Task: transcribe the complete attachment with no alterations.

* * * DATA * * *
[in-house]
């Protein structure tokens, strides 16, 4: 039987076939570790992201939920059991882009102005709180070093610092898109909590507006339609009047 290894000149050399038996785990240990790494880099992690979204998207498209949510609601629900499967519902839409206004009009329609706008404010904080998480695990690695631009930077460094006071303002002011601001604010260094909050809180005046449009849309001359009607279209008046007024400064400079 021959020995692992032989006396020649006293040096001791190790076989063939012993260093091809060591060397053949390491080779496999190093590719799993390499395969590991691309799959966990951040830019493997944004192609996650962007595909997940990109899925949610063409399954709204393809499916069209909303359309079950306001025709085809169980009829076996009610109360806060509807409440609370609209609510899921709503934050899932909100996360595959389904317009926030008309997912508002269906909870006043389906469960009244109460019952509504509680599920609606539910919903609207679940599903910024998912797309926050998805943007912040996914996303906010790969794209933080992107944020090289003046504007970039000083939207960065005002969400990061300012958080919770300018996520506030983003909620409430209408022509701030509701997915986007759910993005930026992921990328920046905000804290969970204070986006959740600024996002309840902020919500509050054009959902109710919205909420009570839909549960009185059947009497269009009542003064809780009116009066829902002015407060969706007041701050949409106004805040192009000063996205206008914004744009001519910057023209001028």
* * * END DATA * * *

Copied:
[in-house]
């Protein structure tokens, strides 16, 4: 039987076939570790992201939920059991882009102005709180070093610092898109909590507006339609009047 290894000149050399038996785990240990790494880099992690979204998207498209949510609601629900499967519902839409206004009009329609706008404010904080998480695990690695631009930077460094006071303002002011601001604010260094909050809180005046449009849309001359009607279209008046007024400064400079 021959020995692992032989006396020649006293040096001791190790076989063939012993260093091809060591060397053949390491080779496999190093590719799993390499395969590991691309799959966990951040830019493997944004192609996650962007595909997940990109899925949610063409399954709204393809499916069209909303359309079950306001025709085809169980009829076996009610109360806060509807409440609370609209609510899921709503934050899932909100996360595959389904317009926030008309997912508002269906909870006043389906469960009244109460019952509504509680599920609606539910919903609207679940599903910024998912797309926050998805943007912040996914996303906010790969794209933080992107944020090289003046504007970039000083939207960065005002969400990061300012958080919770300018996520506030983003909620409430209408022509701030509701997915986007759910993005930026992921990328920046905000804290969970204070986006959740600024996002309840902020919500509050054009959902109710919205909420009570839909549960009185059947009497269009009542003064809780009116009066829902002015407060969706007041701050949409106004805040192009000063996205206008914004744009001519910057023209001028």